KPI Management Overview

UDRs from network assets and IT systems contain raw data that may represent various aspects of business and operations performance. KPI Management allows you to create metrics based on this data, and to calculate KPIs for each of these metrics in different dimensions. This can be used to retrieve valuable information such as the quality of service that a specific customer segment is perceiving, or the status of network assets in a crowded geographical area. 

Examples of metrics:

  • Average duration
  • Total volume
  • Maximum quantity
  • Quality of service
  • Failure rate

Examples of dimensions:

  • Assets type
  • Location
  • User segment
  • Product category
  • Vendor

All calculations are based on configurable service models in which the relations between the various entities are defined, e g metrics, dimensions, and KPIs.

For instance, assume that a set of raw data contains fields that indicate the result of business transactions and a quantitative measurement such as sales amount. These types of fields are suitable to calculate metrics.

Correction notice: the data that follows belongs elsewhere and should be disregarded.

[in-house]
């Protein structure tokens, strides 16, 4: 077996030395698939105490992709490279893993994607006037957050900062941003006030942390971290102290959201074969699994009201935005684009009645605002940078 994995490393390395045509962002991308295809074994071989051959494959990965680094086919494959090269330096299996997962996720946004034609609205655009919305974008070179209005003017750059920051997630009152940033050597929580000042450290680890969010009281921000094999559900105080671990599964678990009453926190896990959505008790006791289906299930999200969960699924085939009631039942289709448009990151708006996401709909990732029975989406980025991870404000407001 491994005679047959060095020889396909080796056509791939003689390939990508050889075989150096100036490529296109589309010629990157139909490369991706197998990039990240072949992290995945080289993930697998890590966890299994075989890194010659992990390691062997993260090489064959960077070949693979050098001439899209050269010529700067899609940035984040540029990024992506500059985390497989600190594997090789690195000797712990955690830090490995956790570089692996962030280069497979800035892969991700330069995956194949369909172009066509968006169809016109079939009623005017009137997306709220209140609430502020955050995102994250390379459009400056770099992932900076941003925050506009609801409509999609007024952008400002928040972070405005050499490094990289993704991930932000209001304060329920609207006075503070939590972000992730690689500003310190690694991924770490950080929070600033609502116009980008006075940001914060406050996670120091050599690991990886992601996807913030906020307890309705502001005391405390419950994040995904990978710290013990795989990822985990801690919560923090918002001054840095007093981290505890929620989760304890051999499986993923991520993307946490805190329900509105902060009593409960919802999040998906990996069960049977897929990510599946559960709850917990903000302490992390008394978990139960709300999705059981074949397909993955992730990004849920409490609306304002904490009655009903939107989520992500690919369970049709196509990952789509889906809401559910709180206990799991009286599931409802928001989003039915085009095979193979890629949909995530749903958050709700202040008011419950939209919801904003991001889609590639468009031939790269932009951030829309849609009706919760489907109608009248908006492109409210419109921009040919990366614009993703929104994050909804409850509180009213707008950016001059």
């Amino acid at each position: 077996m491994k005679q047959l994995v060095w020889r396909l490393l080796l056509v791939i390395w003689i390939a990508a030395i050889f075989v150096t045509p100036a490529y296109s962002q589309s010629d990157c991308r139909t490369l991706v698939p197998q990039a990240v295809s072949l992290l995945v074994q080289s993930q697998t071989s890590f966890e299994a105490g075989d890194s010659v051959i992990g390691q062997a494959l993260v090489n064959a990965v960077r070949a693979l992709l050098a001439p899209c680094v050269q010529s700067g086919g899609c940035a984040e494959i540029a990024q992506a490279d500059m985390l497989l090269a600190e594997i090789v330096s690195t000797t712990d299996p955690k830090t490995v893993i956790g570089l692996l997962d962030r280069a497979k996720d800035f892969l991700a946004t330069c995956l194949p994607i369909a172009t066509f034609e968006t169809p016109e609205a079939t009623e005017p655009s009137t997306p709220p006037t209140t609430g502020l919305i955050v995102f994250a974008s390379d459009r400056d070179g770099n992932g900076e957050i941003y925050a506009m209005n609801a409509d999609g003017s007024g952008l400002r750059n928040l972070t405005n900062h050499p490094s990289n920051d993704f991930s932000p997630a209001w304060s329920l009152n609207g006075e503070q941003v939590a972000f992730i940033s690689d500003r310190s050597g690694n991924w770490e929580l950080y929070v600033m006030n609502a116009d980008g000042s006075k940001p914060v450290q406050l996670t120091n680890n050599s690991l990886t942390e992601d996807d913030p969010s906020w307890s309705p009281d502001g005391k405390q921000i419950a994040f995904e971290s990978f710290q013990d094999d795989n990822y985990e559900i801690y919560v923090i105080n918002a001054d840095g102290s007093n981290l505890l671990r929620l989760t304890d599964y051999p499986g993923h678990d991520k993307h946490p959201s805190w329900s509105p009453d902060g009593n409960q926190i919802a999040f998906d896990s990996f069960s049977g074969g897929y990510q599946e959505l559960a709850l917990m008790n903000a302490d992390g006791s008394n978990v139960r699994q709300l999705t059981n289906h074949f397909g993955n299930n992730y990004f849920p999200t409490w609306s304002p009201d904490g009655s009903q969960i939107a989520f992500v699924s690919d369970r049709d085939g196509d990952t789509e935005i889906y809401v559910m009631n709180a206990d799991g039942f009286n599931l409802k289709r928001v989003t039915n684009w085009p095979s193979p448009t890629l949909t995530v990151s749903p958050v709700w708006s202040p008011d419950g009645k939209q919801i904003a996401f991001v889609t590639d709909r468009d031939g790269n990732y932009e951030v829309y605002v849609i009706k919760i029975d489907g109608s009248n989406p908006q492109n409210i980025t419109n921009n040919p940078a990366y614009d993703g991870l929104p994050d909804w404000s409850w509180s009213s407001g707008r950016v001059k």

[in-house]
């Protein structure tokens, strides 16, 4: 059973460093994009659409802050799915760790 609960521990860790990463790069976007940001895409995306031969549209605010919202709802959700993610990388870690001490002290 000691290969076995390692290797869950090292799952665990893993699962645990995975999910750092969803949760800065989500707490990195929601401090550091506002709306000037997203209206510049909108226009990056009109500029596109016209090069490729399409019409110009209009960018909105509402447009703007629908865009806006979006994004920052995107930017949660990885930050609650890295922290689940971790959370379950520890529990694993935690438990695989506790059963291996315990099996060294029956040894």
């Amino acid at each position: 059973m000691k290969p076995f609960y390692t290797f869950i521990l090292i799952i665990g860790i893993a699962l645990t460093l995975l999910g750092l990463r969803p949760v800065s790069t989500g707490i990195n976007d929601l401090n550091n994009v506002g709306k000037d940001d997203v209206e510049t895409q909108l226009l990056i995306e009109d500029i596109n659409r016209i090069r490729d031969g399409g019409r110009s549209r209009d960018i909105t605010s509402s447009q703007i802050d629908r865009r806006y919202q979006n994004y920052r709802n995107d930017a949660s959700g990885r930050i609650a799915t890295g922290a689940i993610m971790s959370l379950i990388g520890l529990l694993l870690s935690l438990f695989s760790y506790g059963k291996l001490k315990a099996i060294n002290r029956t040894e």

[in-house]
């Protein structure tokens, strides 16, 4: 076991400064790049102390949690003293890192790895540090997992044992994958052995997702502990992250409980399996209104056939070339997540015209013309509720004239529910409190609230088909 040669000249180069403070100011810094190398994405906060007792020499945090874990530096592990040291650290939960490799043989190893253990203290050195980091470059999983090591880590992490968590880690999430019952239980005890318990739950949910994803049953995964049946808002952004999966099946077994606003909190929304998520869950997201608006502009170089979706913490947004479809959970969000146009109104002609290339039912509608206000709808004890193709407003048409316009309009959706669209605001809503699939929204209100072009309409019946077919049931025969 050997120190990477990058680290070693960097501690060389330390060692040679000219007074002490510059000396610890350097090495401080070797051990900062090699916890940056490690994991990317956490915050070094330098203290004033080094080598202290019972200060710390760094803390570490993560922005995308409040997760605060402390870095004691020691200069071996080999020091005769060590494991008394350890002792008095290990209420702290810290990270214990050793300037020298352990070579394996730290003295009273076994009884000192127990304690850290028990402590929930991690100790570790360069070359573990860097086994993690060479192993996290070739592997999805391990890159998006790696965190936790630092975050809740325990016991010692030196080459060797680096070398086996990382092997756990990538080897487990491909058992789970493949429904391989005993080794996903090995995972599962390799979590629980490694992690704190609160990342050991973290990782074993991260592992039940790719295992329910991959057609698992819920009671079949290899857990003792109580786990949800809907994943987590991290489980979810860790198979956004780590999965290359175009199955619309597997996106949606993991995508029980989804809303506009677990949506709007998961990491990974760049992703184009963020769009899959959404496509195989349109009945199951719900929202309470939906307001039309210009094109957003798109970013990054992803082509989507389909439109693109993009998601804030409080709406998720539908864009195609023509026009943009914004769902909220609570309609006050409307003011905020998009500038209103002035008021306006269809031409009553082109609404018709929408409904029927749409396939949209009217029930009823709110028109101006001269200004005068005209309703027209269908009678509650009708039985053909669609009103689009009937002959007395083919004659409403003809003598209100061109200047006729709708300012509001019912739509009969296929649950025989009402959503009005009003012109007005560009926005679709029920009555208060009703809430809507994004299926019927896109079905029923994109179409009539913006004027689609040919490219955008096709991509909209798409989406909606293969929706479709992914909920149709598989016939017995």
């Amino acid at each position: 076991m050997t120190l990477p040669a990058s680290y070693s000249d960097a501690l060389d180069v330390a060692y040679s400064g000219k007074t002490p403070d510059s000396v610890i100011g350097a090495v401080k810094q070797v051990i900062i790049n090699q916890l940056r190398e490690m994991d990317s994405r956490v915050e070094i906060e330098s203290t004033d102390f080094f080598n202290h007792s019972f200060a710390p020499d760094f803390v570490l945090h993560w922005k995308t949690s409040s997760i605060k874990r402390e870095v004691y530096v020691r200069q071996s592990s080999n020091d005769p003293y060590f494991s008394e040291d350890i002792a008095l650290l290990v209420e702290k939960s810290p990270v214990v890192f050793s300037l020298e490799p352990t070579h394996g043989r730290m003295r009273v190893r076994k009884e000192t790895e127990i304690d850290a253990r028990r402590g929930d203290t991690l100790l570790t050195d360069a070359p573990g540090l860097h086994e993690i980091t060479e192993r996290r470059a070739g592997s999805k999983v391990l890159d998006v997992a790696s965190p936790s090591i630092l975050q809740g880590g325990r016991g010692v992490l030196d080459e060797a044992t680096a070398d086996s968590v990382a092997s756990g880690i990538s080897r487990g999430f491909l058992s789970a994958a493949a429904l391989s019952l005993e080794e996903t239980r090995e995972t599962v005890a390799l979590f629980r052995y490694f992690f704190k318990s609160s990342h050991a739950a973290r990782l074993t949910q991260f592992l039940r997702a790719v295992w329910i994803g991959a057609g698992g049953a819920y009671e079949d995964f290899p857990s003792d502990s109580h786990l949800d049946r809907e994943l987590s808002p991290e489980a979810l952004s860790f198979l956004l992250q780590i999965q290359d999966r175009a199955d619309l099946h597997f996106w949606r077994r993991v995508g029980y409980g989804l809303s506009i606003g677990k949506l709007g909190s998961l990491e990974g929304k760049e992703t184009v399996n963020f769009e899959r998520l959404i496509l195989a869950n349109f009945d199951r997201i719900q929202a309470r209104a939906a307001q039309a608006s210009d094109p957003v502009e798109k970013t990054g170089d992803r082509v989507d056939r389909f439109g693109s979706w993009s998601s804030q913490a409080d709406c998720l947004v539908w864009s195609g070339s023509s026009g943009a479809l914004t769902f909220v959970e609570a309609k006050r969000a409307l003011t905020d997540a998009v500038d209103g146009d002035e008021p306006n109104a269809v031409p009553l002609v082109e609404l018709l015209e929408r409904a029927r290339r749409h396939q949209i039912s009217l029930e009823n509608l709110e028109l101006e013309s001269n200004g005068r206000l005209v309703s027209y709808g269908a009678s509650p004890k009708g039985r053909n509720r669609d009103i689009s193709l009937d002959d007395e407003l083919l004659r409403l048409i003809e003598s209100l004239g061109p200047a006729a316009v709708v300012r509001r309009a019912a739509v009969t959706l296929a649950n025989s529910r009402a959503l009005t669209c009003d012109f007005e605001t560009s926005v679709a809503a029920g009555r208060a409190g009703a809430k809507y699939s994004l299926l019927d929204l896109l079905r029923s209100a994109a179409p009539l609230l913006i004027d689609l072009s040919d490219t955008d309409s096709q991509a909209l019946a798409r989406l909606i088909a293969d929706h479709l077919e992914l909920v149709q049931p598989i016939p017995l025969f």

Furthermore, also assume that the data set contains information about the geographical location and vendor involved in the transactions. You may use these types of fields to create dimensions in your data. Dimensions can be arranged in tree hierarchies that describe on which level the KPI output should be calculated.

By combining the metrics and dimensions in your service model, you may create KPI definitions. Optionally, you may associate these with thresholds for alarm generation.

To process the data in KPI Management, you must first convert the decoded input into KDR UDRs. To do this, you will copy the values of the fields in the decoded UDR to a map of key-values in the KDR, which can then be referenced in the service model.

The type field in the KDR makes it possible to distinguish between different input types, e g the original UDR type.

Data flow with example

When you run data through your service model, the output will be generated in periods of configurable length. The start- and end time of each period does not depend on system-time but on a timestamp that you can either generate or extract from the input.

The output for each defined KPI is delivered in KPIOutput UDRs. These UDRs contain the "instance path", the name of the KPI, and the calculated value. The instance represents the tree structure in the figure above, but with actual values from the KDR.

Representation of calculated KPIs in KPIOutput UDRs